What the future holds and how to approach it for the common FM
In December of 2018, the Department for Environment, Food and Rural Affairs (DEFRA) published the much anticipated (and long-awaited) ‘Resources and waste strategy for England’ – a document which will have a major impact on the UK. This publication sets out the government’s plans to preserve material resources by minimising waste, promoting resource efficiency and moving towards a more circular economy.
This is important news for facility managers as it will indelibly affect the way that you collect, process and manage your waste. Unfortunately, in its current form, this publication is still quite short on concrete strategy, and quite full of ‘maybes’. This is because a lot of the intended strategies still require major consultation, such as tax, deposit return schemes and extended producer responsibility.
However, this is certainly a step in the right direction as the document aims to achieve the following:
- Ensure producers pay the full costs of disposal or recycling of the packaging they place on the market by extending producer responsibility
- Review producer responsibility schemes for items that can be more difficult or costly to recycle, including: cars, electrical goods and batteries
- Explore extending producer responsibility to other materials such as vehicle tyres, certain construction and demolition materials and bulky waste
- Introduce a consistent set of recyclable materials collected from all households and businesses
- Introduce consistent labelling on packaging, so consumers know what they can recycle in order to drive up recycling rates
- Introduce a deposit return scheme to increase the recycling of single-use drinks containers including bottles, cans and disposable cups filled at the point of sale (pending consultation)
- Ensure weekly collections of food waste for every household – restoring weekly collections in some local authorities (pending consultation)
- Consider free garden waste collections for households with gardens (pending consultation)
- Explore mandatory guarantees and extended warranties on products to encourage manufacturers to design longer lasting products which drive up the levels of repair and reuse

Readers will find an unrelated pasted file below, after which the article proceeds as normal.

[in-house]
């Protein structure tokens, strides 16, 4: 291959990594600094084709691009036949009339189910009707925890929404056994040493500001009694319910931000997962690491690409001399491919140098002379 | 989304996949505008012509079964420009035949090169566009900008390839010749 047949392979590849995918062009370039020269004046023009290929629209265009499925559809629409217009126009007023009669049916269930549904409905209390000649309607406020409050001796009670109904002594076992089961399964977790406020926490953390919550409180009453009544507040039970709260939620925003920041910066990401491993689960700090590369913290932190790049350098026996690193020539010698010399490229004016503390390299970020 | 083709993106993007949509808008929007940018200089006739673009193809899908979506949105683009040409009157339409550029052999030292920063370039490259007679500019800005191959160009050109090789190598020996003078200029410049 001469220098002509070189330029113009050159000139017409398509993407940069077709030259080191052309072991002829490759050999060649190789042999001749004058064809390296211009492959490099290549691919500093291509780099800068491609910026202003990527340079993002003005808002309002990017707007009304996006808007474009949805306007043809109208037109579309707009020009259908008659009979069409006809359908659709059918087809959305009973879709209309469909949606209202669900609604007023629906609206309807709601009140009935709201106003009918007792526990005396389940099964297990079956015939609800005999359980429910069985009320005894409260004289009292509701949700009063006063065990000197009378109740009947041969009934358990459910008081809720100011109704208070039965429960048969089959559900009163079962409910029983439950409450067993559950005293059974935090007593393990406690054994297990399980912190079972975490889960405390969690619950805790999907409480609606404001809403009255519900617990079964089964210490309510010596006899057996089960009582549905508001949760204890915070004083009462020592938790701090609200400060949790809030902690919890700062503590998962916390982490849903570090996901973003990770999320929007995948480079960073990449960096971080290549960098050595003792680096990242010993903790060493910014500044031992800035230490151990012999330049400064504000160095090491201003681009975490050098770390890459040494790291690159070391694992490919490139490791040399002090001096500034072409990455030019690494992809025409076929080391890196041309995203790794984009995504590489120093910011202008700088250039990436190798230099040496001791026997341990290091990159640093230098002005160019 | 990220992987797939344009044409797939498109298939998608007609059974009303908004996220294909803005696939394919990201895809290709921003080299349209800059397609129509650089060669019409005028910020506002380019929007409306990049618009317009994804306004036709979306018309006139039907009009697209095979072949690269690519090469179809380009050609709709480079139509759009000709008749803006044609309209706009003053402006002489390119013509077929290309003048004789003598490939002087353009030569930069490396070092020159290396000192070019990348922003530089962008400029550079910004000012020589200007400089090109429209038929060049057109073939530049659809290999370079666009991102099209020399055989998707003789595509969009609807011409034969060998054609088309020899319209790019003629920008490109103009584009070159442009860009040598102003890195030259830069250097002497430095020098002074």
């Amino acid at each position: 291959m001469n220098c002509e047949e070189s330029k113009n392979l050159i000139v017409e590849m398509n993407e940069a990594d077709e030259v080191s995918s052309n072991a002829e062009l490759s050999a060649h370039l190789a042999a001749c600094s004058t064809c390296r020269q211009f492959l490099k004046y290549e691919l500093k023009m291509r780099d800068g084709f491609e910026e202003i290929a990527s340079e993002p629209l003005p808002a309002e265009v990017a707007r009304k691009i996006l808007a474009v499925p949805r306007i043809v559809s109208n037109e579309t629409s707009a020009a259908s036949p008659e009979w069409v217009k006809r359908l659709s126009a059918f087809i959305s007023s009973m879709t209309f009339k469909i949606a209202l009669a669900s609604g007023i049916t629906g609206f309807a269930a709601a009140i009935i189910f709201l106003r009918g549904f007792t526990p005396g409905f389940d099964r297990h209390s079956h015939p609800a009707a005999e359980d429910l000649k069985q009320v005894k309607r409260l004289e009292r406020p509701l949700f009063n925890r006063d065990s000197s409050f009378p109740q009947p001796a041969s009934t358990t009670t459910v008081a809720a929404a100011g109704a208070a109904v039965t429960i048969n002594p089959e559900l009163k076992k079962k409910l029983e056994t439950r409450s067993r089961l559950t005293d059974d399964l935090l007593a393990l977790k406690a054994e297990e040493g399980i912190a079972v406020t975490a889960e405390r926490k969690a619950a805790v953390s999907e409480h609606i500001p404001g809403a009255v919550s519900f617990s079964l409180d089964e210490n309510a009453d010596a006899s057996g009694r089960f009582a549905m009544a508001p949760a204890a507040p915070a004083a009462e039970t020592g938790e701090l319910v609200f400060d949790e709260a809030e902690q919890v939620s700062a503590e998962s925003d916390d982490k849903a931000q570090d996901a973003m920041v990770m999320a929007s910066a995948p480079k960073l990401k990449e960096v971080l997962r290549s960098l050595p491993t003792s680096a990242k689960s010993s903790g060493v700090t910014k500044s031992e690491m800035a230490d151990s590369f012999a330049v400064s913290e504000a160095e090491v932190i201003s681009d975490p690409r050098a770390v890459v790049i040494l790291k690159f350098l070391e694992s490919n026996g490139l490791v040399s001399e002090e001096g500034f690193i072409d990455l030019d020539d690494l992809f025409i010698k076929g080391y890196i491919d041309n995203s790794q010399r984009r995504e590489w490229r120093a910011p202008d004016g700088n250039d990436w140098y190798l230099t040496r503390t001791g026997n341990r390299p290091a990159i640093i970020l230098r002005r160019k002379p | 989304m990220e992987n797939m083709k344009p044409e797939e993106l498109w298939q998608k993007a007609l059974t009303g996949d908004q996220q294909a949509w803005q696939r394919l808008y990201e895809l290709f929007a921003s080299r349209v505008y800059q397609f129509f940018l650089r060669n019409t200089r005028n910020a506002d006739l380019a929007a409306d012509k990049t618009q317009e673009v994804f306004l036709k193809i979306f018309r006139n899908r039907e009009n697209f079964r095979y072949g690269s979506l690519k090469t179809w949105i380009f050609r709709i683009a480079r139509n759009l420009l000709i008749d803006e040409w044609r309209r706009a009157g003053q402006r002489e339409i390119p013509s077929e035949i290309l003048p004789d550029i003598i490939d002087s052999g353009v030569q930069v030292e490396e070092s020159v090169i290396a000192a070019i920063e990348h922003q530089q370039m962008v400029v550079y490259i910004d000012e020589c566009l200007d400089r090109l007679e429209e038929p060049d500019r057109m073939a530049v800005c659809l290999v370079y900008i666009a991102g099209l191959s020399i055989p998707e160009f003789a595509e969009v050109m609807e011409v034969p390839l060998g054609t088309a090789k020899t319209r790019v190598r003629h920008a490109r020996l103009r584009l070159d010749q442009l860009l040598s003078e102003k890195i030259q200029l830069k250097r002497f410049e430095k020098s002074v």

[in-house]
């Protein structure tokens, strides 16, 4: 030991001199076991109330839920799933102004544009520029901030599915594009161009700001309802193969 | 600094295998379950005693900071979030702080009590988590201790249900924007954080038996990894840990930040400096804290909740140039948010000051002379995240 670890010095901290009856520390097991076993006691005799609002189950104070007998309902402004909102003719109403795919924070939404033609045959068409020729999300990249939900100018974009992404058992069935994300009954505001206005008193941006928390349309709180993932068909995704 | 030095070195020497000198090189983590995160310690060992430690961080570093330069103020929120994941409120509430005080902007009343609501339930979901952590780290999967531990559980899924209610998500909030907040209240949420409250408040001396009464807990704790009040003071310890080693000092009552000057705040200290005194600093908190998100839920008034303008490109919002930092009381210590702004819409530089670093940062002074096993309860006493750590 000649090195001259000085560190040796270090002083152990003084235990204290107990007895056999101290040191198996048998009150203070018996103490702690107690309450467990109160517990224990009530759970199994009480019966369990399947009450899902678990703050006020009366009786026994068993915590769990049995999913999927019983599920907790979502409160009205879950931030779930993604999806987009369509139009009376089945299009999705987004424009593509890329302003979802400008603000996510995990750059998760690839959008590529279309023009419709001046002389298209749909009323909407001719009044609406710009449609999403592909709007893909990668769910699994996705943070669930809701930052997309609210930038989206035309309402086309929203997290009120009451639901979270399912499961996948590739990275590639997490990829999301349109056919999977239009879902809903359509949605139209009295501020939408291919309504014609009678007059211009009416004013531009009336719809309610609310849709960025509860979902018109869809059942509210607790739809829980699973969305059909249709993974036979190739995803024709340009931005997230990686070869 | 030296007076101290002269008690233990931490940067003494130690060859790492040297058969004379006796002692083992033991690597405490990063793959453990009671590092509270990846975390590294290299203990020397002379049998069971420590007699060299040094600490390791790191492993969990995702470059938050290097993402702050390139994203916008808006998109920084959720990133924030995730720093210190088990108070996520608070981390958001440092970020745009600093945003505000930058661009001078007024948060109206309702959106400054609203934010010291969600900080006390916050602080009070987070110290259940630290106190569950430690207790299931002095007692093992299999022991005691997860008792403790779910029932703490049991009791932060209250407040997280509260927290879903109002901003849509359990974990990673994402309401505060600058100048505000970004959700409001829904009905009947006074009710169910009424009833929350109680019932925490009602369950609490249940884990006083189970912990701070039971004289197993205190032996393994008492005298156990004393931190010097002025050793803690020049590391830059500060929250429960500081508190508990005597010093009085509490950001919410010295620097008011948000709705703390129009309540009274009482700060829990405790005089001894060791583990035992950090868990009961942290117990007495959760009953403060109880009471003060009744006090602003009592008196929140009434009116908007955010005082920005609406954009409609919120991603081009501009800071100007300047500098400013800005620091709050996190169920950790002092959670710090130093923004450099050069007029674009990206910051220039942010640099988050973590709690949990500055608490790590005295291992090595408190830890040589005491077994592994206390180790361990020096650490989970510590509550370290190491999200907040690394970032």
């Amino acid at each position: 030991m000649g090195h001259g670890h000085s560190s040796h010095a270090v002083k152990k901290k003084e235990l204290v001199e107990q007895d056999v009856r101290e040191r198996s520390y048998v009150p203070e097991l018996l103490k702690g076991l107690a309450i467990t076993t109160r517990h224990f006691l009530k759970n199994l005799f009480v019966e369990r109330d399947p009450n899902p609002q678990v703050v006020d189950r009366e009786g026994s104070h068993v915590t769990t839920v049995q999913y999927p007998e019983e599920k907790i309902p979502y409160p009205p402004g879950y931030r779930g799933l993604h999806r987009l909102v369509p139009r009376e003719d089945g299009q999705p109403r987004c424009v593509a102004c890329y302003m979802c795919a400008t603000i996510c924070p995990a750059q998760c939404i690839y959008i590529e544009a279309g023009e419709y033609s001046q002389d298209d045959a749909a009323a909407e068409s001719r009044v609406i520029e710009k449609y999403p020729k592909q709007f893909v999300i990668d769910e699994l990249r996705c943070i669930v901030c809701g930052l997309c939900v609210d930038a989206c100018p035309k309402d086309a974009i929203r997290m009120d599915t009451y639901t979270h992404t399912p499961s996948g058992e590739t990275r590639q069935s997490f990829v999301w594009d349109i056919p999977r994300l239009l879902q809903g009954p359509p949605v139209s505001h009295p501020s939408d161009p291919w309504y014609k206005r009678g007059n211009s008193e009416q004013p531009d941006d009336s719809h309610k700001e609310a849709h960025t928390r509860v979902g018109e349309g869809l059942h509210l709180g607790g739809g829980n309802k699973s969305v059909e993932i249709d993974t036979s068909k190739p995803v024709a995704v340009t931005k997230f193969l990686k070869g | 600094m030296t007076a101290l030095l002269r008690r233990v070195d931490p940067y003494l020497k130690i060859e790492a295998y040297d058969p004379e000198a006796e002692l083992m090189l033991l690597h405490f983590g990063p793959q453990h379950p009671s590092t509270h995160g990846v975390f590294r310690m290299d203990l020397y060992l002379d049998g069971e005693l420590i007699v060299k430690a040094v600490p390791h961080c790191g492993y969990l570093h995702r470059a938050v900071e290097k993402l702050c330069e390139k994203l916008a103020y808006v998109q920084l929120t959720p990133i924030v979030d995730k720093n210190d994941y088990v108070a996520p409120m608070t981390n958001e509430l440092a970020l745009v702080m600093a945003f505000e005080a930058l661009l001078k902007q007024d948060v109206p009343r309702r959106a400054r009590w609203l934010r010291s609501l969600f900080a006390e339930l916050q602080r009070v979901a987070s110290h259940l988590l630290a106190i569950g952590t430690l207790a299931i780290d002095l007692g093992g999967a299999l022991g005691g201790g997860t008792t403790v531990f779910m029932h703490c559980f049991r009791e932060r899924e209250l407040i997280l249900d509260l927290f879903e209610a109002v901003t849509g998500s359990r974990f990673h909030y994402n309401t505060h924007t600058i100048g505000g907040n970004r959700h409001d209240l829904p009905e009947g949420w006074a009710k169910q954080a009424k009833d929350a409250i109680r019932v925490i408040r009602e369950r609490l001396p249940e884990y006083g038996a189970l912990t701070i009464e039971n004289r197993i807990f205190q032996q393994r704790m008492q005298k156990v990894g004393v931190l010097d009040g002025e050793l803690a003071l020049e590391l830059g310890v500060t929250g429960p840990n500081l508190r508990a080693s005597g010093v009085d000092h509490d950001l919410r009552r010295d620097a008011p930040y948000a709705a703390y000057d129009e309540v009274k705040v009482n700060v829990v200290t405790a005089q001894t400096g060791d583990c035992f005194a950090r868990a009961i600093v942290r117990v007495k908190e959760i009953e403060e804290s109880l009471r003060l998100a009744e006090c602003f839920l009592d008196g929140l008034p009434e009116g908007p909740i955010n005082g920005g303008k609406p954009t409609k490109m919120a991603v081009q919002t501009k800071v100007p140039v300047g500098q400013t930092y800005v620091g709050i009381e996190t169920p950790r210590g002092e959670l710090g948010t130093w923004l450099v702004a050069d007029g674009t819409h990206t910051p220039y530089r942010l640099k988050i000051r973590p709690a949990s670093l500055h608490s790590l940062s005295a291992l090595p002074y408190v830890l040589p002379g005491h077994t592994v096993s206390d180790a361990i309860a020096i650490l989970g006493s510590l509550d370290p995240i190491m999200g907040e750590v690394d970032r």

- Introduce annual reporting of food surplus and waste by food businesses
- Clamp down on illegal movements of waste at home and abroad by introducing compulsory electronic tracking of waste and tougher penalties for waste crime
Ten Tips for Managing Waste Correctly
We’ve had a look at the future, but the real question is what practices should already be in place?
- Regular waste audits
Completing regular waste audits is going to go a very, very long way towards effectively managing your waste process. You need to measure what matters; and that starts with a comprehensive understanding of just how much waste your business is producing.
Your audit will help in identifying the quantity and make-up of the waste you generate, as well as identifying the processes which generate said waste. This will give you a clear picture of the current status quo.
Your audit should provide you with the following information as well;
- Whether or not your current waste management provider is correctly licensed and permitted to transfer, store and process your waste
- How much non-hazardous waste your produce
- How much hazardous waste you produce
- Potential improvement areas for waste segregation
You should use audits to track your business’ evolution and improvements as well!
- Evaluate your current approach
As a waste producer, you have a Duty to Care – a piece of legislation which sets out your responsibility as a waste producer. (Scotland has its own legislation, which is similar). Basically your Duty to Care says that your production, storage, transportation and disposal of waste should not harm human health or the environment.
When you have evaluated your current approach, there are some steps you can take to try and improve things on the ground.
- Communicate the financial benefits of efficient waste segregation to your superiors